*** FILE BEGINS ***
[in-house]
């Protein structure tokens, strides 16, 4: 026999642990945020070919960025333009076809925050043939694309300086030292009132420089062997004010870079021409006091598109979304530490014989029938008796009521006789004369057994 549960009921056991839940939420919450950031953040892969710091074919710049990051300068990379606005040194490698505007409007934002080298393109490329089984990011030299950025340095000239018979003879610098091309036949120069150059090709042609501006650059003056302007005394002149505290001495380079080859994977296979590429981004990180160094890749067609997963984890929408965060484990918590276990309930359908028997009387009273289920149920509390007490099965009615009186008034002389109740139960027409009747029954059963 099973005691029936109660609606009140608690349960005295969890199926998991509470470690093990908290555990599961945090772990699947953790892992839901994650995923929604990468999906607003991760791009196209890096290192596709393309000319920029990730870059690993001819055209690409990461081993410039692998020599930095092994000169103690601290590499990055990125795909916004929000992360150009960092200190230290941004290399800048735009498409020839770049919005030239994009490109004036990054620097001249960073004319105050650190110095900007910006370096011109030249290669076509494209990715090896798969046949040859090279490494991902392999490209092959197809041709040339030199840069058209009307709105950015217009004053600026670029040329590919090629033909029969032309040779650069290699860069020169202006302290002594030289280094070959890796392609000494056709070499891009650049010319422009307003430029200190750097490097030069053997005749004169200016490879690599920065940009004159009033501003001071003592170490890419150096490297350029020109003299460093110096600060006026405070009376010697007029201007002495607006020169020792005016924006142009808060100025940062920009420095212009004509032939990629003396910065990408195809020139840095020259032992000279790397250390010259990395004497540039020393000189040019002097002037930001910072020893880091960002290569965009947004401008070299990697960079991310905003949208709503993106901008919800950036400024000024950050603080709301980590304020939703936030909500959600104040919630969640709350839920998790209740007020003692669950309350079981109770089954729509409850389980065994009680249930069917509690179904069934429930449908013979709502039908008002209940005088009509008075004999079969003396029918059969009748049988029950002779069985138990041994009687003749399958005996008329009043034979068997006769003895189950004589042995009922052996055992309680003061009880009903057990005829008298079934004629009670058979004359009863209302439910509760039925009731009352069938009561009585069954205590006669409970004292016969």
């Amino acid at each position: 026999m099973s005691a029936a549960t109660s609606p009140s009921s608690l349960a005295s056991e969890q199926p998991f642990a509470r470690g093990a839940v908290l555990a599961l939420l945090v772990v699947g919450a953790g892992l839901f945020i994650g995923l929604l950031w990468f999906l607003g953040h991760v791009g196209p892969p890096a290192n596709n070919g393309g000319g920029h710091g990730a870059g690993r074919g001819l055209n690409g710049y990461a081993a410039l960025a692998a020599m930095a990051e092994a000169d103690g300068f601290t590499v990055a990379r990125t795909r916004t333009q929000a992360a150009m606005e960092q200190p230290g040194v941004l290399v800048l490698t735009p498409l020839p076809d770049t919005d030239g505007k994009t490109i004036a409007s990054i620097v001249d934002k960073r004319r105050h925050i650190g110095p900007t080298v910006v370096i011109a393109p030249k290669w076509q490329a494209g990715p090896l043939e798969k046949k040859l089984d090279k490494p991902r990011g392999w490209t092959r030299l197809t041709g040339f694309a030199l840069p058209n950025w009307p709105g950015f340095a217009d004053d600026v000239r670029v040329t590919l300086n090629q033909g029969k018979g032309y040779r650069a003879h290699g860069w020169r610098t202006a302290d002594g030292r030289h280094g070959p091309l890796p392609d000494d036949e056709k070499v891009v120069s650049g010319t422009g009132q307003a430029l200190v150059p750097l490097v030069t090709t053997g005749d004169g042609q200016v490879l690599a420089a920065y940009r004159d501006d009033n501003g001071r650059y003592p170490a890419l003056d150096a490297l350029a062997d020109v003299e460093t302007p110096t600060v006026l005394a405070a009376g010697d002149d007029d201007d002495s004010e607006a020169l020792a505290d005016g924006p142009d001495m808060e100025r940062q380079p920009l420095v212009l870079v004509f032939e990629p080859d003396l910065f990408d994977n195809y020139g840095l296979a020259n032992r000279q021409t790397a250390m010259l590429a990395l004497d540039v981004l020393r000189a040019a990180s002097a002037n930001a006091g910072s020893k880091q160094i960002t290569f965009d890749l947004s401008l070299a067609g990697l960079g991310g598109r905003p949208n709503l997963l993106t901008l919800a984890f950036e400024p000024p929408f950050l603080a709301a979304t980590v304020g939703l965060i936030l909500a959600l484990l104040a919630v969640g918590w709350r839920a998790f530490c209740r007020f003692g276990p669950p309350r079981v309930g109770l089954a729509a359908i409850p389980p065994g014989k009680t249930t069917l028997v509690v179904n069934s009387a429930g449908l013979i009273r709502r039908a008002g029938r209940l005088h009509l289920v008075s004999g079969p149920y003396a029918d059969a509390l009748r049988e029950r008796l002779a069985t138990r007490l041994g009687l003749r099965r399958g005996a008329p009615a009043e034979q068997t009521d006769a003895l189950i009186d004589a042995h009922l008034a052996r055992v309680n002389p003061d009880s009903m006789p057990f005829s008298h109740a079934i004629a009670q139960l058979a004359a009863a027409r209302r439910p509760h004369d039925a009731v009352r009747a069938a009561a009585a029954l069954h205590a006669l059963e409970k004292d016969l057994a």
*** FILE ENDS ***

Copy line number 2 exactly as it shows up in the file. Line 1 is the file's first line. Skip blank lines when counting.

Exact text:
């Protein structure tokens, strides 16, 4: 026999642990945020070919960025333009076809925050043939694309300086030292009132420089062997004010870079021409006091598109979304530490014989029938008796009521006789004369057994 549960009921056991839940939420919450950031953040892969710091074919710049990051300068990379606005040194490698505007409007934002080298393109490329089984990011030299950025340095000239018979003879610098091309036949120069150059090709042609501006650059003056302007005394002149505290001495380079080859994977296979590429981004990180160094890749067609997963984890929408965060484990918590276990309930359908028997009387009273289920149920509390007490099965009615009186008034002389109740139960027409009747029954059963 099973005691029936109660609606009140608690349960005295969890199926998991509470470690093990908290555990599961945090772990699947953790892992839901994650995923929604990468999906607003991760791009196209890096290192596709393309000319920029990730870059690993001819055209690409990461081993410039692998020599930095092994000169103690601290590499990055990125795909916004929000992360150009960092200190230290941004290399800048735009498409020839770049919005030239994009490109004036990054620097001249960073004319105050650190110095900007910006370096011109030249290669076509494209990715090896798969046949040859090279490494991902392999490209092959197809041709040339030199840069058209009307709105950015217009004053600026670029040329590919090629033909029969032309040779650069290699860069020169202006302290002594030289280094070959890796392609000494056709070499891009650049010319422009307003430029200190750097490097030069053997005749004169200016490879690599920065940009004159009033501003001071003592170490890419150096490297350029020109003299460093110096600060006026405070009376010697007029201007002495607006020169020792005016924006142009808060100025940062920009420095212009004509032939990629003396910065990408195809020139840095020259032992000279790397250390010259990395004497540039020393000189040019002097002037930001910072020893880091960002290569965009947004401008070299990697960079991310905003949208709503993106901008919800950036400024000024950050603080709301980590304020939703936030909500959600104040919630969640709350839920998790209740007020003692669950309350079981109770089954729509409850389980065994009680249930069917509690179904069934429930449908013979709502039908008002209940005088009509008075004999079969003396029918059969009748049988029950002779069985138990041994009687003749399958005996008329009043034979068997006769003895189950004589042995009922052996055992309680003061009880009903057990005829008298079934004629009670058979004359009863209302439910509760039925009731009352069938009561009585069954205590006669409970004292016969």